Many people have belonged to some sort of defunct (or, if not defunct, gasping for breath) social network—Myspace, Deadjournal or Friendster, perhaps. These zombie social networks might actually be able to teach a thriving one like Facebook a thing or two. Computer scientists are fascinated by what makes one network thrive and another shrivel, so they did what they’re calling a digital autopsy on the cause of death of poor, poor Friendster.
Just like a good CSI case, on the surface, Friendster’s decline doesn’t seem so interesting. MIT Technology Review writes:
In July 2009, following some technical problems and a redesign, the site experienced a catastrophic decline in traffic as users fled to other networks such as Facebook. Friendster, as social network, simply curled up and died.
But there must be more to the story. How can a company that turned down $30 million from Google in 2003 simply slip away? The thing is, a social network has a couple of key features that make it vulnerable. Members of that social network can leave, they can go to another site that seems more appealing. So when the costs of using something like Friendster outweigh the benefits, they do. The paper puts it this way:
We empirically analyze five online communities: Friendster, Livejournal, Facebook, Orkut, Myspace, to identify causes for the decline of social networks. We define social resilience as the ability of a community to withstand changes. We do not argue about the cause of such changes, but concentrate on their impact. Changes may cause users to leave, which may trigger further leaves of others who lost connection to their friends. This may lead to cascades of users leaving.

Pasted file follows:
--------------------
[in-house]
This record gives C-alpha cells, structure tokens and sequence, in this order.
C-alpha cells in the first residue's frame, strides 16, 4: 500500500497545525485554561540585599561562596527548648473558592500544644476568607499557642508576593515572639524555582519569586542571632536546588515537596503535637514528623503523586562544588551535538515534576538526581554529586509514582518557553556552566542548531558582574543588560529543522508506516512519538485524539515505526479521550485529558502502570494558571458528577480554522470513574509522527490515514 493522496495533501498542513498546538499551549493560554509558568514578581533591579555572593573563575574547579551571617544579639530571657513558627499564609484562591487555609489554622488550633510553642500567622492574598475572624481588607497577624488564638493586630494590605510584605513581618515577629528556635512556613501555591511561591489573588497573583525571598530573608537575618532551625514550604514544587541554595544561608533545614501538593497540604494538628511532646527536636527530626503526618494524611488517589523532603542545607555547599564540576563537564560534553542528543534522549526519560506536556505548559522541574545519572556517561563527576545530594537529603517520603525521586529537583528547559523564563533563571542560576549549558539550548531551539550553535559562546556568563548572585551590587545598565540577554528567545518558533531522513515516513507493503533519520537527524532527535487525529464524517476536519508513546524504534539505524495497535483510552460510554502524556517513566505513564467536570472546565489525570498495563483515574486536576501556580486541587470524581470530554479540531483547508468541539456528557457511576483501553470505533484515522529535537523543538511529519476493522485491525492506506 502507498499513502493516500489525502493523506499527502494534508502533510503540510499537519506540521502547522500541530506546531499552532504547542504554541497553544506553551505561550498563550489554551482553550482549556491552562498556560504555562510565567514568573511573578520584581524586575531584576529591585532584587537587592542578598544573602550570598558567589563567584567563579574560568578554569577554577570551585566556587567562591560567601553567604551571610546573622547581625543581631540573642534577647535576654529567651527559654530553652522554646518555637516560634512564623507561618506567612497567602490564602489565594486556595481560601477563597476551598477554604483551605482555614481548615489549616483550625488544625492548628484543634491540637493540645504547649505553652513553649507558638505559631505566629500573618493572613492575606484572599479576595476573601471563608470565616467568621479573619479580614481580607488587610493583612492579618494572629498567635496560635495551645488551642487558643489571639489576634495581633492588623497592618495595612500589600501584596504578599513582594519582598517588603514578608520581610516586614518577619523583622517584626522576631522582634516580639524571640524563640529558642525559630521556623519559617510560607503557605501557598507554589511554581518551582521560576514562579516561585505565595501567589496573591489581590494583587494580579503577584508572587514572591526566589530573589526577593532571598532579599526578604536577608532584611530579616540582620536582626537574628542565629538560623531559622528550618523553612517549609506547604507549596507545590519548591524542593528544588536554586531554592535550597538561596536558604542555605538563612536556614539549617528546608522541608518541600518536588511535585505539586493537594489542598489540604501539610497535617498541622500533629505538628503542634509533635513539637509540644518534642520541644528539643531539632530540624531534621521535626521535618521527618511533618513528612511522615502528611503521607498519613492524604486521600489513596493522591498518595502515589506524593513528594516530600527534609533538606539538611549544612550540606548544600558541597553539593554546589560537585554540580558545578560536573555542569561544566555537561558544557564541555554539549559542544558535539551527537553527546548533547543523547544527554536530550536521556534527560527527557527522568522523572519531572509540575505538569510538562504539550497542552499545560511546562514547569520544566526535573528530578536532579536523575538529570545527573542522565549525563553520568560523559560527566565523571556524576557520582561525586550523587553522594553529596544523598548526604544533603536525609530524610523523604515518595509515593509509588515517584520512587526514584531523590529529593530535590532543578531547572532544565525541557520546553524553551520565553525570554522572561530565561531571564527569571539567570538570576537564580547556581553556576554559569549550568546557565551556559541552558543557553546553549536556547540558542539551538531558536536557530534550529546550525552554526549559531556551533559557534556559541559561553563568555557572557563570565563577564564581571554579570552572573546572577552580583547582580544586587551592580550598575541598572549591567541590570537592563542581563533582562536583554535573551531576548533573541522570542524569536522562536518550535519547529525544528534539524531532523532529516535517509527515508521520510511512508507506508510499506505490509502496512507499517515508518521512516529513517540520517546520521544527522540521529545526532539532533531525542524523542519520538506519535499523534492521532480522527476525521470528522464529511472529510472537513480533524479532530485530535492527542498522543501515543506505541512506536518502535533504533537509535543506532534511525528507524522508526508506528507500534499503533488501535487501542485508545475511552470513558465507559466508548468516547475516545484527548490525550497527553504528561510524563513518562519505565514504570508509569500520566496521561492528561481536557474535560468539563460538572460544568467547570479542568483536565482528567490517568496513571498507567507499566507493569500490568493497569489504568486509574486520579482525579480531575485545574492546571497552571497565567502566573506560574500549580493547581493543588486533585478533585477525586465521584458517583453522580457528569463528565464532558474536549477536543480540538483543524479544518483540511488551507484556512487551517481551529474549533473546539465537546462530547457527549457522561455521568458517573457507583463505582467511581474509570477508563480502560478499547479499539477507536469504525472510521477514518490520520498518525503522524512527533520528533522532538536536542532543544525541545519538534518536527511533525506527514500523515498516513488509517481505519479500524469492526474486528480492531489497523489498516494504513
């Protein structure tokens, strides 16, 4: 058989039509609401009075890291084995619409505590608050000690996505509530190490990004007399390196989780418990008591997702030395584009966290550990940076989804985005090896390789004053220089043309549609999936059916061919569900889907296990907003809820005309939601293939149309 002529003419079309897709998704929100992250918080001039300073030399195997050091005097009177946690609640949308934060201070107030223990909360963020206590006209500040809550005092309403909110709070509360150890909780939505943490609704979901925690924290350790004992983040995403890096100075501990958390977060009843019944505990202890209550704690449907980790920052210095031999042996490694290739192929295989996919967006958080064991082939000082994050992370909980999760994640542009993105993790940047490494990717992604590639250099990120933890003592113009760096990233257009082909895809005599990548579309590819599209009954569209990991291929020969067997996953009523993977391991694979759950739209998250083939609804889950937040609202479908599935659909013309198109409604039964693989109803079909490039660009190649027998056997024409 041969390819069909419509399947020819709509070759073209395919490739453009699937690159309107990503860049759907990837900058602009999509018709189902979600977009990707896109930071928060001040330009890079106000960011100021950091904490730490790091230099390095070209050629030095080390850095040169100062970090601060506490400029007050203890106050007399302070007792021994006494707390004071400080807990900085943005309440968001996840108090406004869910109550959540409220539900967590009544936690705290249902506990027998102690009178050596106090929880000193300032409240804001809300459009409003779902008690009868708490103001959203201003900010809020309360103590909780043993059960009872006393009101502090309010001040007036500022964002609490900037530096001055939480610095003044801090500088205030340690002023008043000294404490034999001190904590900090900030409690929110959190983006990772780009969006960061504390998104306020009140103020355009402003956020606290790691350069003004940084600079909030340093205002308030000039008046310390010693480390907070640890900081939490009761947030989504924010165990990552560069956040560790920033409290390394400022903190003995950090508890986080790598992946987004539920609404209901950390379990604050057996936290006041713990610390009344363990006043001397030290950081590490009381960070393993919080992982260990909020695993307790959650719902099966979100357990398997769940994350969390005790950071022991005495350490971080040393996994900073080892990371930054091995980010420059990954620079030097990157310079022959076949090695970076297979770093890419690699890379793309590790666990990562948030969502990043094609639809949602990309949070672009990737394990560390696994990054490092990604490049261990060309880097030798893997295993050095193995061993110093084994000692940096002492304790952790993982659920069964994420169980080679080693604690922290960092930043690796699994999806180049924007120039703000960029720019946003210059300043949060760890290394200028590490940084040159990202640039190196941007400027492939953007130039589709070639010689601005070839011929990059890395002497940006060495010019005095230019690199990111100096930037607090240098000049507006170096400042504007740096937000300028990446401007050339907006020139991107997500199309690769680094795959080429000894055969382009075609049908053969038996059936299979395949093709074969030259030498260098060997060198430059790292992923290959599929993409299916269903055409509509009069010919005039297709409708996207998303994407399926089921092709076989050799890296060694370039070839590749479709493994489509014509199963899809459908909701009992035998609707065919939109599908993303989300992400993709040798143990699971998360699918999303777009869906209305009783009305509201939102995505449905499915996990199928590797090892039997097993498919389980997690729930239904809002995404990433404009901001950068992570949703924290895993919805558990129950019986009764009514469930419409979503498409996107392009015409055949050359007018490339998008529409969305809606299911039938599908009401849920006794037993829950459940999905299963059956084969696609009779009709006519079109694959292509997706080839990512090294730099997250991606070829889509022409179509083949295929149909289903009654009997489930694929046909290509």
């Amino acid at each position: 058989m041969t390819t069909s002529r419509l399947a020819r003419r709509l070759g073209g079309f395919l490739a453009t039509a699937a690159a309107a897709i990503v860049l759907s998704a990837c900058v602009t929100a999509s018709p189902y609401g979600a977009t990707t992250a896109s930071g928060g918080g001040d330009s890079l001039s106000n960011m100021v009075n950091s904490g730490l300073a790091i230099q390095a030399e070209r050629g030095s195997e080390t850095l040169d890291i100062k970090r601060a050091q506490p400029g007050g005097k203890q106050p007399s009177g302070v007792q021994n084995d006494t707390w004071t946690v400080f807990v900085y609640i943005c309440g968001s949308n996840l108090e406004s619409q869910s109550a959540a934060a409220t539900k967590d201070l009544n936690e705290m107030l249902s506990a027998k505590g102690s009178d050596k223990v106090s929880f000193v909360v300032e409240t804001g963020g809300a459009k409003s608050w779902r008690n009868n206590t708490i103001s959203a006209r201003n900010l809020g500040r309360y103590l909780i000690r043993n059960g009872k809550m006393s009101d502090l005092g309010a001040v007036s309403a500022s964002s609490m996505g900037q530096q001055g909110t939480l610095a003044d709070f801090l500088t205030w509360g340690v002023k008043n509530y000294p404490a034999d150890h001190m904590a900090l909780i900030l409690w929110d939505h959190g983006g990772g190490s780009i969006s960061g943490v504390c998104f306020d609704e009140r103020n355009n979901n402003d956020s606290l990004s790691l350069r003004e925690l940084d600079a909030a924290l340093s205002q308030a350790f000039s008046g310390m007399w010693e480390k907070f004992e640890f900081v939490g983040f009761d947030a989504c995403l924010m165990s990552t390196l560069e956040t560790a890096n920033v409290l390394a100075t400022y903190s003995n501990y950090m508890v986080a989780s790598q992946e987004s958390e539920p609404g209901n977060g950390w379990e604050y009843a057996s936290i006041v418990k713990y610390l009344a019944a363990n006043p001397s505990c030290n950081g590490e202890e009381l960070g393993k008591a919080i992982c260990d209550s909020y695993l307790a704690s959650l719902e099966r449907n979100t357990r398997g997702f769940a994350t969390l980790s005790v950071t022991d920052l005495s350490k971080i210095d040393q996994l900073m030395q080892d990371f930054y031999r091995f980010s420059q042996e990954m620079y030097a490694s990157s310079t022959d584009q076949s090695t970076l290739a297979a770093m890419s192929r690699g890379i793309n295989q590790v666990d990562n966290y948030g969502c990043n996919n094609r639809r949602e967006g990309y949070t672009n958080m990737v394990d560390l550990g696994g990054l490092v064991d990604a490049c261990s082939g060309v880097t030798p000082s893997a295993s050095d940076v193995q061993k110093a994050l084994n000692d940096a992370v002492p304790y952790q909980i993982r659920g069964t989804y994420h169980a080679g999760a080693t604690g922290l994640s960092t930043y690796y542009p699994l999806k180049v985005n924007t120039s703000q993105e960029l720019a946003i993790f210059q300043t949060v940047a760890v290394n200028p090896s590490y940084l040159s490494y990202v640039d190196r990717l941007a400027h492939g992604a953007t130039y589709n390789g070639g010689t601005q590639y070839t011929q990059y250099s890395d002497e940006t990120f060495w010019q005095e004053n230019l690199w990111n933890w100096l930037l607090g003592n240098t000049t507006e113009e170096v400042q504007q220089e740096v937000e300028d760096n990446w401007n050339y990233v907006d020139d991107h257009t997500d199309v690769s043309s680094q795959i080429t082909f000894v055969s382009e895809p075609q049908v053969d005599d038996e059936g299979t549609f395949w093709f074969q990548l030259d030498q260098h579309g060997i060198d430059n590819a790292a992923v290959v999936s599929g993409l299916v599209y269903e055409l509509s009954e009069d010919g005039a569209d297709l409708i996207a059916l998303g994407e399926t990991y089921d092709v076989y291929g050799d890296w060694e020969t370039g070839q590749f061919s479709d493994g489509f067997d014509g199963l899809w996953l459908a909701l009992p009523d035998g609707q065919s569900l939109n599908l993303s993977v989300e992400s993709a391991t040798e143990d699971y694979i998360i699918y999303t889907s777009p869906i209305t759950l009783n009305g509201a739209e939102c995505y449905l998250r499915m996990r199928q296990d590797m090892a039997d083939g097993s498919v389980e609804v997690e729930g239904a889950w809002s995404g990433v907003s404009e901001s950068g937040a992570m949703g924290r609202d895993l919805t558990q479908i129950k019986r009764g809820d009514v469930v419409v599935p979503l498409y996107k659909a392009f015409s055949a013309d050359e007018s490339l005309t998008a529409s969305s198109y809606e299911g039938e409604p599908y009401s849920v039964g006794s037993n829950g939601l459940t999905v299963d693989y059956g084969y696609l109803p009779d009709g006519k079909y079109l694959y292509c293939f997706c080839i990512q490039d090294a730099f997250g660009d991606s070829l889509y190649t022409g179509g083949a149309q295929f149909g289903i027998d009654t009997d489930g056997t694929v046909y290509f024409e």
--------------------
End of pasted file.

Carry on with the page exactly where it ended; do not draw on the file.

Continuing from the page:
And when one friend leaves, their friends are more likely to leave, and so on and so forth. The key here, though, is how many friends you have on the network. MIT Technology Review writes:
But Garcia and co point out that the topology of the network provides some resilience against this. This resilience is determined by the number of friends that individual users have.
So if a big fraction of people on a network have only two friends, it is highly vulnerable to collapse. That’s because when a single person exits, it leaves somebody with only one friend. This person is then likely exit leaving another with only one friend and so on. The result is a cascade of exists that sweeps through the network.
However, if a large fraction of people on the network have, say, ten friends, the loss of one friend is much less likely to trigger a cascade.
So when that one friend of yours leaves, say, Facebook, you’ve probably got a hundred other still there. You’re not likely to say, “Well, Bob’s gone, no point being here anymore.”
The thing that prompts your friends to leave is important too. How much cost is there before someone just picks up and goes? For Friendster, it appears that the combination of both technical issues and site design changes was the perfect storm to drive away those key people who started the crash. So as long as Facebook can keep many of us from signing off for good, its chances of shriveling away as Friendster did are slim, no matter how many times Bob threatens to delete his account.
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